"I like to say that the new energy technologies could be the largest economic opportunity of the 21st century," Doerr explained.
He told Stahl it was the firm's first clean energy investment.
Many followed, and the clean tech revolution in Silicon Valley was off and running with start-ups that produce thin flexible solar panels, harness wind with giant balloons, or develop new fuels from algae.
But Bloom is among the most expensive. "I heard actually so far, not just from Kleiner Perkins, but total $400 million," Stahl remarked.
"You're in the ballpark," Sridhar acknowledged.
With that kind of money comes a lot of buzz. "In Silicon Valley, every time a company raises over $100 million, and they haven't come out with a product yet, everybody starts getting the heebie-jeebies," Michael Kanellos, editor-in-chief of the Web site GreenTech Media, told Stahl.
Kanellos admitted he is skeptical. "I'm hopeful but I'm skeptical. 'Cause people have tried fuel cells since the 1830s," he explained. "And they're great ideas, right? You just need producing energy at an instant. But they're not easy. They're like the divas of industrial equipment. You have to put platinum inside there. You've got zirconium. The little plates inside have to work not just for an hour or a day, but they have to work for 30 years, nonstop. And then the box has to be cheap to make."
One thing stoking his skepticism: Sridhar has been hyper-secretive - there's no sign on his building, a cryptic Web site, and no public progress reports.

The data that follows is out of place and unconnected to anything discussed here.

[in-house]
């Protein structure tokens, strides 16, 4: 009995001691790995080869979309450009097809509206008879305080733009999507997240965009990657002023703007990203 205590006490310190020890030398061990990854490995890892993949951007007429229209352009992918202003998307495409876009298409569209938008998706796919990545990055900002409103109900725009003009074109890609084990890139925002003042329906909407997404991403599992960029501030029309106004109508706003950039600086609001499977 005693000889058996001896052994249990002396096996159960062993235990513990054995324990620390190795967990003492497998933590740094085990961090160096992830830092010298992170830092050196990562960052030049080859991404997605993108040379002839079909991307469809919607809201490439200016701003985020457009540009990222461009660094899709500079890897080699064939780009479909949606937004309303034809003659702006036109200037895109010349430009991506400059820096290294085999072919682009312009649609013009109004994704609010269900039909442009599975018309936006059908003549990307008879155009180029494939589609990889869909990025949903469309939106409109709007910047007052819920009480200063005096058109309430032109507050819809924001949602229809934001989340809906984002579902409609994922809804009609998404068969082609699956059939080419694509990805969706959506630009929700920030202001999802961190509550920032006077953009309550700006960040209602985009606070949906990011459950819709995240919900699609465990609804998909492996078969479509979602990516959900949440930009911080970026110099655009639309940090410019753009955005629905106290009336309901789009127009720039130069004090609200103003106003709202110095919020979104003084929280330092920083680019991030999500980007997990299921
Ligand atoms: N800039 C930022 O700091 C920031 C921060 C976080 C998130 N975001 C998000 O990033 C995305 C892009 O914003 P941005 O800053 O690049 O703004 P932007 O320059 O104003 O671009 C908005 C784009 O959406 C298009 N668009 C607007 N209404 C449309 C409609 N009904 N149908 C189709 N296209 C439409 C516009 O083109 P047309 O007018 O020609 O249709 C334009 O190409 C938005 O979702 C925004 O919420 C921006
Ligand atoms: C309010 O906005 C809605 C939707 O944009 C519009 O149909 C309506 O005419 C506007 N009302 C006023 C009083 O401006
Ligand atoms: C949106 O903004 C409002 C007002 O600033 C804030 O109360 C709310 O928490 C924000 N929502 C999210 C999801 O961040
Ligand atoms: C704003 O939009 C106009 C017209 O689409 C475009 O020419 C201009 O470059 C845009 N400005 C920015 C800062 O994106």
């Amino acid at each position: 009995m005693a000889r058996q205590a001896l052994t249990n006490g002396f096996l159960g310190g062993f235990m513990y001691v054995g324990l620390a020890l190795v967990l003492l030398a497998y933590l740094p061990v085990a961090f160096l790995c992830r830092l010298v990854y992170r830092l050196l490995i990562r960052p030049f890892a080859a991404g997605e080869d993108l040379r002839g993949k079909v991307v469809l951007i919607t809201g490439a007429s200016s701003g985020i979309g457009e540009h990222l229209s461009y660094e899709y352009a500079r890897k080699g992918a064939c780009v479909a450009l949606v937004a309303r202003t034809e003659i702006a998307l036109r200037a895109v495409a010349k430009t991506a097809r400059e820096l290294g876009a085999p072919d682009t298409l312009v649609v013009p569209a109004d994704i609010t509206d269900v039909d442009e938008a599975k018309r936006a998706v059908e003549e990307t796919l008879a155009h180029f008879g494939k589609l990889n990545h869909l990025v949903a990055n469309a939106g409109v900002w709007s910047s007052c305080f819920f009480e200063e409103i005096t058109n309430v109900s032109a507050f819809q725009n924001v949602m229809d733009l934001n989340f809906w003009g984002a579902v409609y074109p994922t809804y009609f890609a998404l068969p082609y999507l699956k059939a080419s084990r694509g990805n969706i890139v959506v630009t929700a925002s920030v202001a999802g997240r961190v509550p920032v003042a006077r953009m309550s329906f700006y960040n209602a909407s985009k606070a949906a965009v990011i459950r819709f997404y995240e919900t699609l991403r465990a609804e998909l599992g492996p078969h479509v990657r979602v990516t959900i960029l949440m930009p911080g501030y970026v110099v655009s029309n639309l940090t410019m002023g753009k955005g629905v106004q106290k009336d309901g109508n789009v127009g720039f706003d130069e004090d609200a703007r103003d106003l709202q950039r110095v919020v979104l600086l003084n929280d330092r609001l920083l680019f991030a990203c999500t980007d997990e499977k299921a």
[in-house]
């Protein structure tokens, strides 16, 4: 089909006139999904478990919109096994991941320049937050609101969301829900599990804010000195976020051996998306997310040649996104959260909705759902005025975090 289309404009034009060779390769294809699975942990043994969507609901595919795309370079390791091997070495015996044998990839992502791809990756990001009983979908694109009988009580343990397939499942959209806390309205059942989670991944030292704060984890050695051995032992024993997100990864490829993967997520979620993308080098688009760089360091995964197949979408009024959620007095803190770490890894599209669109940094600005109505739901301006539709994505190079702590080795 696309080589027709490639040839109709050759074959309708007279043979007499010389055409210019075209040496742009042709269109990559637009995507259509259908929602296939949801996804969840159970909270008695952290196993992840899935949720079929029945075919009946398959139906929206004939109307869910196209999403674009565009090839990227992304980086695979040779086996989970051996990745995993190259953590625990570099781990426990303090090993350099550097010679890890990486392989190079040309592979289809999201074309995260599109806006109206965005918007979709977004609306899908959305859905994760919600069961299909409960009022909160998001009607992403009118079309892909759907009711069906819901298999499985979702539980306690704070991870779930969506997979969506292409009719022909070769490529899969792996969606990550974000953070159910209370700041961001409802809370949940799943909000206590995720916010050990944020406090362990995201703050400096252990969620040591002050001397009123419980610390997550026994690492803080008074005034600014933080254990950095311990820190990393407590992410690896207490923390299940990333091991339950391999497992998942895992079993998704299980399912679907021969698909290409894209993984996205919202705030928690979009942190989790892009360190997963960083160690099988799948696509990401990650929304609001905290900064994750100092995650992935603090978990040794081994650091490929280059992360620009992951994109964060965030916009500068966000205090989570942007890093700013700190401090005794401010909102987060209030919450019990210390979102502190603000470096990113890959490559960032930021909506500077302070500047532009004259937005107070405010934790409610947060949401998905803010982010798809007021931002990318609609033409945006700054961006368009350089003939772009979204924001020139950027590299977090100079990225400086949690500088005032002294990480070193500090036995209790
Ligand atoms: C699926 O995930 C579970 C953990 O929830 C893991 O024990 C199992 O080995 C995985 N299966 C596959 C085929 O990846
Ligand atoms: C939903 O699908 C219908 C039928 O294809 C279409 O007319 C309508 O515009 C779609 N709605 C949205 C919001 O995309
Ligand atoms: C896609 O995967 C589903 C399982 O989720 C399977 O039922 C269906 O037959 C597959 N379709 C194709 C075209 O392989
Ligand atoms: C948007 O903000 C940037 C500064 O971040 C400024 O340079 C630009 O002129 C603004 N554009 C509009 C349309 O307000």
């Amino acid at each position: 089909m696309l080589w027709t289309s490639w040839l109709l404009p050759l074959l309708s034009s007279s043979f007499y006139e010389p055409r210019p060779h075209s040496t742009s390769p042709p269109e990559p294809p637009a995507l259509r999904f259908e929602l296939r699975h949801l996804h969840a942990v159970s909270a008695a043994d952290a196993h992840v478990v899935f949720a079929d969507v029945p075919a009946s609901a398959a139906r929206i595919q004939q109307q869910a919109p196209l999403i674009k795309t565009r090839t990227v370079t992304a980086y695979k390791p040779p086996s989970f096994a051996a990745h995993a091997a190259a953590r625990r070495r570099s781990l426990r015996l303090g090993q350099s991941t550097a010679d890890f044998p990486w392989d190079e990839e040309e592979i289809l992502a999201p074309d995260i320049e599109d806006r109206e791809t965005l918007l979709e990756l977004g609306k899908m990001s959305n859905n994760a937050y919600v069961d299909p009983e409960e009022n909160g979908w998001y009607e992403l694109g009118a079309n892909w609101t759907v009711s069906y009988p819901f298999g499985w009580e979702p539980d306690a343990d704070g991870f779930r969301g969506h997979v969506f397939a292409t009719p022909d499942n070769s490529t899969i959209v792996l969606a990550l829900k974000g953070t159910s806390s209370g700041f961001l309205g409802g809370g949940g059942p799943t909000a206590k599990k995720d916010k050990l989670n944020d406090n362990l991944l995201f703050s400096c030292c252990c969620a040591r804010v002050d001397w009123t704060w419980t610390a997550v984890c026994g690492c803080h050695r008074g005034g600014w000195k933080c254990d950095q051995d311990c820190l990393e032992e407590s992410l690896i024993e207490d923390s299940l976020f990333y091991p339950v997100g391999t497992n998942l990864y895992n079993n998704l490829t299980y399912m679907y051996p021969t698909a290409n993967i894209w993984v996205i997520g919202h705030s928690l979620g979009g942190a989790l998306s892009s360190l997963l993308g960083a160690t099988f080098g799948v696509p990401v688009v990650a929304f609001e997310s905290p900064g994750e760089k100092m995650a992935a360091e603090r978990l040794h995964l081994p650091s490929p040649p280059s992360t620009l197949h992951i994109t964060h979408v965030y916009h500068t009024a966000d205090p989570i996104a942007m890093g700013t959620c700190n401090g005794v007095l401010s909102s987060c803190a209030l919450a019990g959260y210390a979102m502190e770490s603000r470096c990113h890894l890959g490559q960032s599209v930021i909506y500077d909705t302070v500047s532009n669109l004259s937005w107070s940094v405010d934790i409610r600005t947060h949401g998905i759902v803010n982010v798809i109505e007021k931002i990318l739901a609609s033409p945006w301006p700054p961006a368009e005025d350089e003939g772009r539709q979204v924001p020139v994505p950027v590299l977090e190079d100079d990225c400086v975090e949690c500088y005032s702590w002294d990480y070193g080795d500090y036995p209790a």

Given the stealthiness, we were surprised when Sridhar showed us - for the very first time - how he makes the "secret sauce" of his fuel cell on the cheap.
He said he bakes sand and cuts it into little squares that are turned into a ceramic. Then he coats it with green and black "inks" that he developed.
Sridhar told Stahl there is a secret formula. "And you take that and you apply that. You paint that on either side of this white ceramic to get a green layer and a black layer. And…that's it."
Sridhar told Stahl the finished product, a skinny fuel cell, would generate power.
One disk powers one light bulb; the taller the stack of disks, the more power it generates. In between each disk there's a metal plate, but instead of platinum, Sridhar uses a cheap metal alloy.
The stacks are the heart of the Bloom box: put 64 of them together and you get something big enough to power a Starbucks.
Sridhar offered to give Stahl a sneak peek inside the Bloom box.
"All those modules that we saw go into this big box. Fuel goes in, air goes in, out comes electricity," he explained.